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Backcountry Gourmet: How to Make Your Own Ultralight Backpacking Meals

Tuesday, August 28th, 2018

Logistics Guru and Backcountry Chef for the #BeSafeGannett Expedition, Chelsea Miller helped her team stay organized and well-fed for a week spent in the Wind River Range. Below, she gave us the inside scoop on making ultralight backpacking meals and cooking techniques, as well as some recipes you’ll be dying to hit the trail and try for yourself. 

Backpacking Meals: A Balance of Taste & Weight

For our meals in the Wind River Range, I only had to boil water to make a tasty, nutritious meal!

At home, I love cooking elaborate meals with fresh ingredients.  This means that I often get a little too excited about backpacking meals and cooking, lugging potatoes, cans of coconut milk, blocks of cheese, and large pots on backpacking trips.  Much to the chagrin of my team, I also end up weighing down their packs.

For our #BeSafeGannett Expedition, I knew our packs would already be weighed down with the gear required for glacier travel. I wanted to minimize the impact food would have on our packs while keeping dinner interesting and nutritious. To do this, I opted for freezer bag style cooking. All of our ingredients were essentially instant and only needed to soak in hot water for five minutes before eating.  This meant that we only needed to carry a stove and a small pot in order to have a hot meal every night.

With all the gear we had to carry, my goal was to make our meals as light as possible.

Every night, I would boil a pot of water (we used this pot set and this stove), pour the water into the freezer bag holding that night’s meal, put the freezer bag in an insulator (I can’t find the exact one we used, and this one is much fancier than what we used.  Honestly, you can use foil insulation and duct tape to make a workable cozy.), and then wait for a long five minutes until we were enjoying a delicious hot meal.  (While cooking directly in the freezer bag worked best for us because we only wanted to carry a small pot for the four of us and not need to clean it each night, you can also opt to cook this right in a pot or in your mess kit.)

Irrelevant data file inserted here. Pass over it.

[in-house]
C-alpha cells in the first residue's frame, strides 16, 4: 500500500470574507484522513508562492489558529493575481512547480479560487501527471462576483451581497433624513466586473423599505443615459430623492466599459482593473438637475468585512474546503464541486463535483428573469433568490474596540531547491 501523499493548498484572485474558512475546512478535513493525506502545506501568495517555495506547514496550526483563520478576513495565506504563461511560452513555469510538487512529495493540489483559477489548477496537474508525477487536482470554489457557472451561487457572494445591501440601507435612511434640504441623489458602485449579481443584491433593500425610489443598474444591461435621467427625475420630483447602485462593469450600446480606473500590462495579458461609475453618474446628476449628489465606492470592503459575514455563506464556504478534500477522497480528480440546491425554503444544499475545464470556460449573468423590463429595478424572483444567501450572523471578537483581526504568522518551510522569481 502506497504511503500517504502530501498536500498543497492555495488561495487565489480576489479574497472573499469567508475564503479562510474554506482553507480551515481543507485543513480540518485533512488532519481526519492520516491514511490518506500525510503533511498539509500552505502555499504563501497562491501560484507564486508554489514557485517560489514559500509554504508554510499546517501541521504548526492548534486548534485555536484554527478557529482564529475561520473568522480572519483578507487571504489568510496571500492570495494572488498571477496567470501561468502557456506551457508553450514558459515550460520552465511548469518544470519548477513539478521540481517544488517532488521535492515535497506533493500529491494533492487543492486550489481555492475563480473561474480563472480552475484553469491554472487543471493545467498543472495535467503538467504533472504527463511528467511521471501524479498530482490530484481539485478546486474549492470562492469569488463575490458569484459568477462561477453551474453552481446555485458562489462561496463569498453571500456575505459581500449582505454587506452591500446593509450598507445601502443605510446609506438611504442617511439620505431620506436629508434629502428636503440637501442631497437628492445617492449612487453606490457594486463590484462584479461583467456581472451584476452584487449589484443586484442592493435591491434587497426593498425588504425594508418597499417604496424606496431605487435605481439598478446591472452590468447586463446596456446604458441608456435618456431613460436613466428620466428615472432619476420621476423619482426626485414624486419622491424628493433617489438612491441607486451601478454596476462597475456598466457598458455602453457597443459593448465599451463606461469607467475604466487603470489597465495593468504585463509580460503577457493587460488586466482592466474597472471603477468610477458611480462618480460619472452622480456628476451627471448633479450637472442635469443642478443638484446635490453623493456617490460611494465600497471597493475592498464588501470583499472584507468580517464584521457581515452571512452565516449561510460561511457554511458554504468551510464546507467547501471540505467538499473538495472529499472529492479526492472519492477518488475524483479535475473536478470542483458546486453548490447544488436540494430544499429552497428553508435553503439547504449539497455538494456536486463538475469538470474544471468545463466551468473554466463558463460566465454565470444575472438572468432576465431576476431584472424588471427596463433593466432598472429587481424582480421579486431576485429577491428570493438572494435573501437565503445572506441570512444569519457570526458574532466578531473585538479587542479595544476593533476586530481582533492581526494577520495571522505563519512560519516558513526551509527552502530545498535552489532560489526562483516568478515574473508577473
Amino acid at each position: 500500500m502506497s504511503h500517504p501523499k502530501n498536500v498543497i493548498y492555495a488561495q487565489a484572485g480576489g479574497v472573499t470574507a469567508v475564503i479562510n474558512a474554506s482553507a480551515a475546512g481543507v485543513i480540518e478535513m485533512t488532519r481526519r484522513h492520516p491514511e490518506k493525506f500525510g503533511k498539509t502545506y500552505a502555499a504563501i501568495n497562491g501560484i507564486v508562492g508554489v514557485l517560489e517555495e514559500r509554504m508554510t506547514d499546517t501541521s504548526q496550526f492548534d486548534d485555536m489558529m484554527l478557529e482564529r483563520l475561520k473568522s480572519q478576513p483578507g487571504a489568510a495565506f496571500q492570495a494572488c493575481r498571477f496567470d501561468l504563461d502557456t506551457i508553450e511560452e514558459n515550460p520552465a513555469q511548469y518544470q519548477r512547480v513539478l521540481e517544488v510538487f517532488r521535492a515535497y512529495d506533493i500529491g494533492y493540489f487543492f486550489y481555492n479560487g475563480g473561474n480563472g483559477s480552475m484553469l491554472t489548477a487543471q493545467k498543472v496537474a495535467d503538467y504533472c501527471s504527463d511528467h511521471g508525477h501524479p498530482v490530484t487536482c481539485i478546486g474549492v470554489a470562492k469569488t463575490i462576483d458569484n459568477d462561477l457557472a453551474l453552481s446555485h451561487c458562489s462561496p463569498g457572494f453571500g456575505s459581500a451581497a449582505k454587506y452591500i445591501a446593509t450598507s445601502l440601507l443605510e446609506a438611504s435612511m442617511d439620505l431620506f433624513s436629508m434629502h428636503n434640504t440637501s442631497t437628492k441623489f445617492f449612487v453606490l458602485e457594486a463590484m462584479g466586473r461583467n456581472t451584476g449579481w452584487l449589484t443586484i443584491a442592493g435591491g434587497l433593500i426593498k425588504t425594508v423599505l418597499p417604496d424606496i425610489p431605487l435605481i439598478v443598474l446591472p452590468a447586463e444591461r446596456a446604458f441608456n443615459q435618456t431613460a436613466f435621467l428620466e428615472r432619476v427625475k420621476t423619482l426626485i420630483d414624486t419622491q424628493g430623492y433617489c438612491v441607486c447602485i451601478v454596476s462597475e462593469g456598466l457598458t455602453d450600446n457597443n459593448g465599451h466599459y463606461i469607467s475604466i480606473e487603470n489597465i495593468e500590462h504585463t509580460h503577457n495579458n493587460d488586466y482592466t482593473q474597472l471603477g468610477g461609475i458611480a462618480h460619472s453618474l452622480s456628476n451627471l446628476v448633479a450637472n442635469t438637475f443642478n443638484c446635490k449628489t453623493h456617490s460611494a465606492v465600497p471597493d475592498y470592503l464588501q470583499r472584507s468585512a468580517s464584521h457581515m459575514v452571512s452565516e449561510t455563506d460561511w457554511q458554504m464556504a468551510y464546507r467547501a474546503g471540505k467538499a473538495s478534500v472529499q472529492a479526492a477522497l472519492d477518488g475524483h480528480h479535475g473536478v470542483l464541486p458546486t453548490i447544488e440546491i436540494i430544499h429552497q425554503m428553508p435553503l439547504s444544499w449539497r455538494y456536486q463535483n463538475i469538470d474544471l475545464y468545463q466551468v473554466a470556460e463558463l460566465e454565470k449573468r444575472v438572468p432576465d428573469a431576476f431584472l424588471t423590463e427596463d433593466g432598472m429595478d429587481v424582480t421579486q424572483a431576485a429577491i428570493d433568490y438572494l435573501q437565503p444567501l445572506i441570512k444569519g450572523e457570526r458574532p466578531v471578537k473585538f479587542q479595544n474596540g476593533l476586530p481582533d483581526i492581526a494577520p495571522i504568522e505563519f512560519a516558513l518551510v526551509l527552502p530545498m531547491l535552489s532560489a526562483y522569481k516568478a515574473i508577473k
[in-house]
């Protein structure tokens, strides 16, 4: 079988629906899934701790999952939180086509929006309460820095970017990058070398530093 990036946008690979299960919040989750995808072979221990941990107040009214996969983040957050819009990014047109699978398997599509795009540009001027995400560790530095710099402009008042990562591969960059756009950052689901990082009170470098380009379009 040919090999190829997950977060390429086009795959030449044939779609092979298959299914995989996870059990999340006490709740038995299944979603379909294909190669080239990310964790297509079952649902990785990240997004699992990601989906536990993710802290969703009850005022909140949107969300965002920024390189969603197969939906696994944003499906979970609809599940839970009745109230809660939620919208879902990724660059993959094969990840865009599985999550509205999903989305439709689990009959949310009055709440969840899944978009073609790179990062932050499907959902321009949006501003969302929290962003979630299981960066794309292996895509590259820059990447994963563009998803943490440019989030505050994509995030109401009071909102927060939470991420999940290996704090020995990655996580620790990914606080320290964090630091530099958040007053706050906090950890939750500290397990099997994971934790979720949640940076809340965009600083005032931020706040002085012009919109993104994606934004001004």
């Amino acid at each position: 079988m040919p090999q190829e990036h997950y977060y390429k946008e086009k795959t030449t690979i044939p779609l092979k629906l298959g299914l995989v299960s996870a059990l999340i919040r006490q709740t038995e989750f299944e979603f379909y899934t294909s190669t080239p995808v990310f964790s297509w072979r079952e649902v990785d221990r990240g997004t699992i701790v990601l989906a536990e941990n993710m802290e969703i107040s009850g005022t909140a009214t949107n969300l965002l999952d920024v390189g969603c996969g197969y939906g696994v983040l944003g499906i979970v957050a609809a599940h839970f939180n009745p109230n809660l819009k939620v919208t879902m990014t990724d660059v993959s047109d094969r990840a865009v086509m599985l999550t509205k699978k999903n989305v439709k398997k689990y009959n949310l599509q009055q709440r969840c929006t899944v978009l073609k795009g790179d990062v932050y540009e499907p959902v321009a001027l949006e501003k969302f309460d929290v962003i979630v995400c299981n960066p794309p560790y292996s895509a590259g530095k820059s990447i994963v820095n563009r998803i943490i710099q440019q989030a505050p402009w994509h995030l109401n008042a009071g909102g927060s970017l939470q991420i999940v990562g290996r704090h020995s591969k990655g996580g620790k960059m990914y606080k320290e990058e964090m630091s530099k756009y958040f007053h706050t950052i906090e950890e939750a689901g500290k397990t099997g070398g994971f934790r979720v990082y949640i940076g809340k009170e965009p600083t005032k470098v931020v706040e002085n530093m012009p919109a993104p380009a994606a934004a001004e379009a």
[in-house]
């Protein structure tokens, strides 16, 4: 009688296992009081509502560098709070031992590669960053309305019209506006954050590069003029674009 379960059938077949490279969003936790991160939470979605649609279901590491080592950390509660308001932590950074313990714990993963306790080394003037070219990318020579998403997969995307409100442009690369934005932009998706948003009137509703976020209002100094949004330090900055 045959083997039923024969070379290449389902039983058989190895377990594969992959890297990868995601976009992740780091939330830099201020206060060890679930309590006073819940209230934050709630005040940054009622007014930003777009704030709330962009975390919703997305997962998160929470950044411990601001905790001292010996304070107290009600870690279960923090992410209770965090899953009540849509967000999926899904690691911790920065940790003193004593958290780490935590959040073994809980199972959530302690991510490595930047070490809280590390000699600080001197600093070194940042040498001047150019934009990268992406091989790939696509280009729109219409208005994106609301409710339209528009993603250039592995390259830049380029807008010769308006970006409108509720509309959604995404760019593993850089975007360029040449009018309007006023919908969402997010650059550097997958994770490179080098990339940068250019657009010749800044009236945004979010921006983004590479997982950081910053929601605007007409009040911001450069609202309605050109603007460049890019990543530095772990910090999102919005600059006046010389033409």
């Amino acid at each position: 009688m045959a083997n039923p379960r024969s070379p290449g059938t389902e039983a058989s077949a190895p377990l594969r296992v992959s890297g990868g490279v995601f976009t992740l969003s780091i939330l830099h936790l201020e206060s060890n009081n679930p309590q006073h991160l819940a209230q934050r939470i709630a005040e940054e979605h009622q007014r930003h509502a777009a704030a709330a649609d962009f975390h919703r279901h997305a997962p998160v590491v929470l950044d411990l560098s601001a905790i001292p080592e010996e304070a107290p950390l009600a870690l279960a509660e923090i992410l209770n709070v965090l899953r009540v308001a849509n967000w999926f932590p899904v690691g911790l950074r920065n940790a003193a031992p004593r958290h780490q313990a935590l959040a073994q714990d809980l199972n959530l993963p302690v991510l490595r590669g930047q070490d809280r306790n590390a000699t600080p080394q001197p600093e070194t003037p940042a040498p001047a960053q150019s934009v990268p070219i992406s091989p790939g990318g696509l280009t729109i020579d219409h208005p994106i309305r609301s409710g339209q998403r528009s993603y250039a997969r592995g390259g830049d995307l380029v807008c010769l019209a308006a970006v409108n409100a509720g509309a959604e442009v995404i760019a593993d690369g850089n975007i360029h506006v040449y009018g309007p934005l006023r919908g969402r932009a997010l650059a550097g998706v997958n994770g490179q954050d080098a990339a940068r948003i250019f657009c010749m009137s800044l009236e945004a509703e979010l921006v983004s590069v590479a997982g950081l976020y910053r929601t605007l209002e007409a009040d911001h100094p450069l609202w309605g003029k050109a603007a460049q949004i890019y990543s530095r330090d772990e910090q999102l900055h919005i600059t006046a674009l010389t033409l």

I prepped and cooked our meals in freezer bags, which was super convenient.

This process worked really well for us on the trail, and it only took me an hour at home to assemble meals for four for a week.

The Basic Formula

Building these backpacking meals felt like an Iron Chef challenge where the secret ingredient was dehydrated chicken, which was in every meal I made.  I wanted our meals to be well balanced and calorie dense.  Therefore, I followed a basic formula for every recipe: protein, instant carbs, dehydrated vegetables and spices.

As I just mentioned, I opted for freeze dried chicken, but Mountain House has lots of different options if you want to mix it up even more.  For a carb base, I used couscous, instant rice, instant potatoes, and rice noodles (depending on the meal).  All of these only need to soak in hot water, rather than foods that need to cook such as pasta, quinoa, or rice.  To pick a carb base that will work, make sure the cooking instructions either tell you to “remove from heat and let sit” or to boil for less than 3 minutes.  (Note: for the rice noodles, we cooked them separately then added them to the spice and chicken mixture.  We wanted to soak them and then drain off the water to make sure our sauce wasn’t too watery.)

For the Thai Peanut Noodles dinner, I cooked the rice noodles separately to drain off the water.

To every meal, I added dehydrated vegetables and chia seeds for an added nutritional boost.  In order to “spice” things up, I added things like curry powder, parmesan cheese, and garlic to create different flavors.

Backcountry Test Kitchen

As this was my first time cooking this way, I wanted to make sure the backpacking meals were going to turn out OK before we headed off on the trip. My first attempt, which was tasted by the team after an evening of practicing our ice axe skills on the snow patches left on Cannon Mountain, did not pan out well.  I attempted to make a Fettucine Alfredo with noodles that cooked in 5 minutes, and we attempted to make the meal in our individual bowls by divvying up the mix ahead of time, instead of cooking it all together in the freezer bag.  We were left with watery, yet still crunchy noodles in a rapidly cooling sauce. This was the last thing we would want after a long day of hiking in the Wind River Range.